In 2011, the Ingalls Wilder Family Songbook was published. This should not be confused with the Laura Ingalls Wilder Songbook. The latter was edited by Eugenia Garson and published by HarperCollins in 1968. It is 160 pages long and contains 62 songs. It is out of stock on Amazon, though you can get used copies from used booksellers.
The Ingalls Wilder Family Songbook, by contrast, is an exhaustive and scholarly book edited by musicologist (music historian) Dale Cockrell. I heard Cockrell speak at the first LauraPalooza conference in 2010. He made a convincing argument—one that is given in the introduction of this book—that one of the ways that Wilder was able to include as many details in her books is that she used her memories of music to help her remember her childhood. The bulk of the book, however, is sheet music for the 127 songs that are mentioned in the eight Little House books. After each song, the book and chapter that the song is referenced in is provided, along with a brief description of the context. As a result, the book is a whopping 425 oversize pages. It was a volume in two different series from the American Musicological Society: “Recent Researches in American Music” and “Music of the United States of America.” It also appears to be out of print on Amazon; the list price was $240, so few individuals would probably be in a position to buy it. I was fortunate to get the library at Trinity Christian College, where I work, to purchase one.
In his introduction, Cockrell describes the different roles that music played in the Little House books. Pa played his fiddle and the family sang both for entertainment and for community-building. The family was the primary community that music fostered, although the local, church, and national communities were also maintained by songs. Cockrell notes that the first time a formal church service is mentioned in the books (in On the Banks of Plum Creek), Wilder describes the congregation’s terrible rendition of the hymn “Jerusalem, the Golden.” Laura’s assessment of the church service is brief:
Pa turned on the seat and asked, “How do you girls like the first time you ever went to church?”
“They can’t sing,” said Laura. (xxxiv)
Cockrell classifies twenty-three of the 127 songs in the book as “Hymns or Sunday School songs.” So almost a fifth of the songs mentioned in the Little House books were used in Christian worship or educational settings. As I read through these songs, I divided them into eight different categories based on the content of the lyrics:
Song about being good and enjoying nature: “Gentle Words and Loving Smiles”
Songs about Christmas: “Merry, Merry Christmas,” “The Star of Bethlehem”
Songs for church services, Sunday School – “Doxology,” “My Sabbath Home”
Song about death: “When Jesus Holds My Hand”
Song about God’s protection: “A Shelter in the Time of Storm”
Songs about heaven: “Canaan,” “The Evergreen Shore,” “The Happy Land,” “The Home of the Soul,” “Jerusalem the Golden,” “The Mountain of the Lord,” “On Jordan’s Stormy Banks,” “Pull for the Shore,” “Sweet By and By,” “When I Can Read my Title Clear”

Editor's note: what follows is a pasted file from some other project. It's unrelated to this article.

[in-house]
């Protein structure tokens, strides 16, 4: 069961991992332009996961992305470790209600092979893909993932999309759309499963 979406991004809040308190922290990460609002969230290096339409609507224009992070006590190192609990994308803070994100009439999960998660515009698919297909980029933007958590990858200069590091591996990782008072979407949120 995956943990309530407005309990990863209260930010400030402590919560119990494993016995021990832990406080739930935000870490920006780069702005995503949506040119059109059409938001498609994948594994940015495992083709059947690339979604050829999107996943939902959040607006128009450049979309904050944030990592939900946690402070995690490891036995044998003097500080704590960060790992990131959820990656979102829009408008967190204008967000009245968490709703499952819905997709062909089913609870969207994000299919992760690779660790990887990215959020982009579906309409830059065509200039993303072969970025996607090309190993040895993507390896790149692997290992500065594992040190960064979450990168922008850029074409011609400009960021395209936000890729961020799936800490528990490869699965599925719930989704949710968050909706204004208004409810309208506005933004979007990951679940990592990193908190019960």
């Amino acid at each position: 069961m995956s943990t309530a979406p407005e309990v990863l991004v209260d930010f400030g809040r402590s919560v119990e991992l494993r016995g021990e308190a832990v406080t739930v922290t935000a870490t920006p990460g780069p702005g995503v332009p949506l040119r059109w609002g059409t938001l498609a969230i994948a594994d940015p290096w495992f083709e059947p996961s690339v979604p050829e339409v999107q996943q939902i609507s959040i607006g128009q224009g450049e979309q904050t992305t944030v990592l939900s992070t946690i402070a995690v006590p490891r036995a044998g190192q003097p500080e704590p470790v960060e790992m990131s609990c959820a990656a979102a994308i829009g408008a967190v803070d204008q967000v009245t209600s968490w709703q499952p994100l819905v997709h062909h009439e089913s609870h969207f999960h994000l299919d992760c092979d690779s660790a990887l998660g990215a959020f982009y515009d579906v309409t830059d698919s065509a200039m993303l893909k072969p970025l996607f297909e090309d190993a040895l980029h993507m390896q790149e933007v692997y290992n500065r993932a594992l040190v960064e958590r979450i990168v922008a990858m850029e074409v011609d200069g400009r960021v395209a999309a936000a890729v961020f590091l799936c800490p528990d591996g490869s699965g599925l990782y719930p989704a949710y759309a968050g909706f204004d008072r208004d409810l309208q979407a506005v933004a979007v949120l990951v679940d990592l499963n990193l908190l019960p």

Songs about Jesus and Salvation: “The Ninety and Nine,” “Rock of Ages”
Songs about working for what is right: “Am I a Soldier of the Cross?” “The Good Old Way,” “Lend a Helping Hand,” “What Shall the Harvest Be”
I was surprised by how this division came out. Given my previous observations in this blog about Wilder’s faith tending towards right behavior, I had assumed at the outset that most of the hymns would be about working for what is right. This is the second-largest category. However, the largest single category – ten out of the twenty-three songs – contains songs about heaven. I didn’t expect this.
I think that there are several possible reasons for this over-representation of songs about heaven. It may be that I should revise my ideas of Wilder’s faith to recognize a larger role for heaven in her thinking. On the other hand, seven of these ten songs are referenced in The Long Winter, which I have already noted as having many connections to Christianity. Many of the songs are sung while blizzards bear down on the family as a way of defying the storm. For instance, “The Evergreen Shore” has the chorus, “Then let the hurricane roar, / It will the sooner be o’er, / We will weather the blast, and will land at last, / Safe on the evergreen shore.” (187) So the songs about heaven are used for a particular reason in that particular book. Finally, it may just be that these songs have the most memorable lyrics for Wilder. In other words, the content of the entire hymn may be less important than how particular lyrics functioned in her upbringing and in her memory.
It is not surprising to me that only two of the twenty-three songs are specifically about salvation or Jesus’ sacrifice.
Clearly, Christian music had a great influence on Wilder’s life and upbringing. The type of Christianity that she experienced as a child—and later pursued and described as an adult—may have emphasized doing good works to please God (as opposed to a message of sin and salvation by Jesus’ blood). But it also emphasized singing.
Thanks for reading.
Page number references are from Dale Cockrell, ed. The Ingalls Wilder Family Songbook (Middleton, WI: Published for the American Musicological Society by A-R Editions, Inc., 2011).